Every once in awhile we see a situation where somebody changes the IP address one of their hostname (A records) points at and the rest of the world still sees the old address.
Common causes of this include:
- You forgot to increment the zone's serial in the SOA record (*thwap*). Increment the serial and reload the zone again.
- The nameserver you are using to check your hostname is a resolver / recursor that already has this record in its DNS cache and is answering with its cached data.If this is the case either query a different nameserver or wait for the record's time-to-live (which is set by the "minimum" attribute of the SOA record) to elapse so the nameserver you are querying refreshes it's data.
- There is an error in the new zonedata. If this is the case the primary nameserver will not even load the new data. If you have local access to the primary nameserver you can tell if this is the case when the serial in the SOA record in your zonefile isn't reflected in what the nameserver answers back for SOA queries.
Grep your nameserver logs and you'll probably see what the problem is.
Which is all fine for common oversights when making DNS edits. Sometimes however, you've incremented the serial, there are no errors in the zonefile, in fact all the authoritative nameservers have the new IP address but nobody else can see it. What then?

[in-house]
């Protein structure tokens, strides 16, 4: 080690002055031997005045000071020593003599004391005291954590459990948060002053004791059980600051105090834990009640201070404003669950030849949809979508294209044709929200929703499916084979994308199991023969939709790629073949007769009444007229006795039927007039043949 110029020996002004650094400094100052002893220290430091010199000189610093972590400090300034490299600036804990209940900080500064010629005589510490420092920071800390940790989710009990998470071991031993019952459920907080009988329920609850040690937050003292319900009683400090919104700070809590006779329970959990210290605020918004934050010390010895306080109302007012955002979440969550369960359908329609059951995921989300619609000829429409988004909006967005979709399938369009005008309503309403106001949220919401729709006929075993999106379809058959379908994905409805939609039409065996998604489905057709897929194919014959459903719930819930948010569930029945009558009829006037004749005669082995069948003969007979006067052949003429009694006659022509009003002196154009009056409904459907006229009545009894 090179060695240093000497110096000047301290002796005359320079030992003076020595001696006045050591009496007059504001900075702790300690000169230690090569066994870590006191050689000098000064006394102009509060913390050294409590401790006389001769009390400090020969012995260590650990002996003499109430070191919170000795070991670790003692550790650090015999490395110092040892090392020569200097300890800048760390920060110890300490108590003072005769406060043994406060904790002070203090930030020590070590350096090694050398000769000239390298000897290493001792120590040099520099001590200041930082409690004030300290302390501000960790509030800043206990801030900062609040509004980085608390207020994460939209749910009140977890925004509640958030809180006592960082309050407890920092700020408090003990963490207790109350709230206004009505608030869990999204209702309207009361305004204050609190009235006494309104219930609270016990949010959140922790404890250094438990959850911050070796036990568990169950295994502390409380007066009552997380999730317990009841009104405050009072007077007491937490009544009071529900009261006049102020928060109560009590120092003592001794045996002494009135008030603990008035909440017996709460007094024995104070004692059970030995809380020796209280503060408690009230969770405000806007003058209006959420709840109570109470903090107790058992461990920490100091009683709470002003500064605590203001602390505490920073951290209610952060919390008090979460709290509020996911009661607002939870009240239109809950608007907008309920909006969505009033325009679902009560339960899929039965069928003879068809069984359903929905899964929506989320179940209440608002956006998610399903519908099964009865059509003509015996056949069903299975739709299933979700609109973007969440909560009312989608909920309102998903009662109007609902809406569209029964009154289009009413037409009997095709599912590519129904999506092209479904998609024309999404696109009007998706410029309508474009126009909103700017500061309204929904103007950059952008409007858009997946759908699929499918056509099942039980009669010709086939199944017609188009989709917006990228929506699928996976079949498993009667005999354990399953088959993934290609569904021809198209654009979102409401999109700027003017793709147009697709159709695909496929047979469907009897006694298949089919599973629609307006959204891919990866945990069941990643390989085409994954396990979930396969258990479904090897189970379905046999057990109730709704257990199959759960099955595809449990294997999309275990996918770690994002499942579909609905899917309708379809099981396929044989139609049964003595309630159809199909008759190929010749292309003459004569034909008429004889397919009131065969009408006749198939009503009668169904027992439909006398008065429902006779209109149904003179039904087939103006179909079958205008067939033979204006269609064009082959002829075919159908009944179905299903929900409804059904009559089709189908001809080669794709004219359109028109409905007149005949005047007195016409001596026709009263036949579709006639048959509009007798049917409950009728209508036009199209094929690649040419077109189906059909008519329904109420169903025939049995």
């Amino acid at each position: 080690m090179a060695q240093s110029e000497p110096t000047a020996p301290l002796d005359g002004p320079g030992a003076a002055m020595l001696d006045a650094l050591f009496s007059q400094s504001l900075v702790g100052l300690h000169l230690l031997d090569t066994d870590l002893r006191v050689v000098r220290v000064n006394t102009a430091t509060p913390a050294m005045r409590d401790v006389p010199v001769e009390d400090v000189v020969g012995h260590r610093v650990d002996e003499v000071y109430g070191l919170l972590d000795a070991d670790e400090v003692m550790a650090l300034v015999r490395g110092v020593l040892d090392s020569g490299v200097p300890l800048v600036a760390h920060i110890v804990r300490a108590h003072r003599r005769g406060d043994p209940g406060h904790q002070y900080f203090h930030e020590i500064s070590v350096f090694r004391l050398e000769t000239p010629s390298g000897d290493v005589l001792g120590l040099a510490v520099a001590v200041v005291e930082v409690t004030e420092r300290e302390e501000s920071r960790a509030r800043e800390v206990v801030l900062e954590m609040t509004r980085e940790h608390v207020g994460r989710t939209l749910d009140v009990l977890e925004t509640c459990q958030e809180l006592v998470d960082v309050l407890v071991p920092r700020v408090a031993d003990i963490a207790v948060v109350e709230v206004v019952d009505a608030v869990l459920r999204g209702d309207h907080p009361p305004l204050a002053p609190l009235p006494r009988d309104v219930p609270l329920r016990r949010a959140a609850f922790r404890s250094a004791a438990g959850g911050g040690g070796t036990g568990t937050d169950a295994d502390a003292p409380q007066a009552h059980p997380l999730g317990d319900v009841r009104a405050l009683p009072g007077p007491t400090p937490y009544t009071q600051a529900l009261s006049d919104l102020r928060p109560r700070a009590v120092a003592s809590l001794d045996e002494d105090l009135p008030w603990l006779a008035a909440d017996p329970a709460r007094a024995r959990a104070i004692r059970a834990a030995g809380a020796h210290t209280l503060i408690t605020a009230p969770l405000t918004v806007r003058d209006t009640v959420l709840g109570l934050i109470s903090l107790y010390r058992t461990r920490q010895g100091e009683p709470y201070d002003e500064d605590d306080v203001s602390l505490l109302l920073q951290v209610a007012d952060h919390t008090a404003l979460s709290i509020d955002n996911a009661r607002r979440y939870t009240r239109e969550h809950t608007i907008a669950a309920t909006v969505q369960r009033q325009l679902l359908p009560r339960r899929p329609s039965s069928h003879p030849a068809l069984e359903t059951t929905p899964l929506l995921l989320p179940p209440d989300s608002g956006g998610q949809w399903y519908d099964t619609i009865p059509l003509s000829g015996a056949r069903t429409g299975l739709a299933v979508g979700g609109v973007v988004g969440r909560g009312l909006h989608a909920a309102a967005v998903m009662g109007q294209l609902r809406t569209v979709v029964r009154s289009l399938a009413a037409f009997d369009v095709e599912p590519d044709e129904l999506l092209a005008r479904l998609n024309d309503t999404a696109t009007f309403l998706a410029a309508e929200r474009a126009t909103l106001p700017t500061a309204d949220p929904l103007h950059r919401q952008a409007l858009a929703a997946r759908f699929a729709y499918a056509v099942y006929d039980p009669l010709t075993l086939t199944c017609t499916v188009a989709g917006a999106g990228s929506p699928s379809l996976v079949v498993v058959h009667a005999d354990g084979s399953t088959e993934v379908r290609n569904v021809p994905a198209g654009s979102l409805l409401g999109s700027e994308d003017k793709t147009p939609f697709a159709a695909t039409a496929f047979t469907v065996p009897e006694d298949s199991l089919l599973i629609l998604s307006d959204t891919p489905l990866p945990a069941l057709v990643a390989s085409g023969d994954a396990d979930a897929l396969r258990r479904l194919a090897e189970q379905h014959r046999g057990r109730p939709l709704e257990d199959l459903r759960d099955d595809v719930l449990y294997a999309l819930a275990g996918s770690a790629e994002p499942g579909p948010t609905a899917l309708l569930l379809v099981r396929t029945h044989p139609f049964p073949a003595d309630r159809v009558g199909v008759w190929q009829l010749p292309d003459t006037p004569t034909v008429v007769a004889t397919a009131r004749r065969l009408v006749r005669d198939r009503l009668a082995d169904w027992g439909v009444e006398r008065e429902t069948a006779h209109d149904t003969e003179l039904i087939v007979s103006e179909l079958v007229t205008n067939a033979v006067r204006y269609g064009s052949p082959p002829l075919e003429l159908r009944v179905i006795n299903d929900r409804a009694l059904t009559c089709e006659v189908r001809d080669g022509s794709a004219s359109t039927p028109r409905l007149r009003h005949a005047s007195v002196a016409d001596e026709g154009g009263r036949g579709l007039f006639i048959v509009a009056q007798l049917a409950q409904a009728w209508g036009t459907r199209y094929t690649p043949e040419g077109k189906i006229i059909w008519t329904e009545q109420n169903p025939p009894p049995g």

This is far more obscure, but it still happens. What has probably happened is that at some point the host record being changed was used as a nameserver record, that is, it was used in a nameserver delegation for a domain name.
When that happens for generic top level domains (like .com and .net) is that the internet root servers keep an extra glue record for the nameserver hostname in the root nameservers itself, this is done so the root servers can hand out nameserver information for queries about domain names without having to make the extra lookups to the nameservers of the parent domains of each nameserver record.
What all this means if you once used "www.example.com" as a nameserver record (never a good idea, use a distinct hostname like dns1.example.com), and then you go and change the IP address for "www.example.com" in your zonefile, the rest of the internet will not see the new IP address until you go and also update the extra glue record in the root nameservers with the same info.
You could see if this is the case using dig:
$ dig +short @a.gtld-servers.net www.example.com
If you get an IP address back, then there's your problem, you need to contact the registrar for the domain name in question and get this nameserver record edited or if no domains are actually delegated to this hostname, deleted.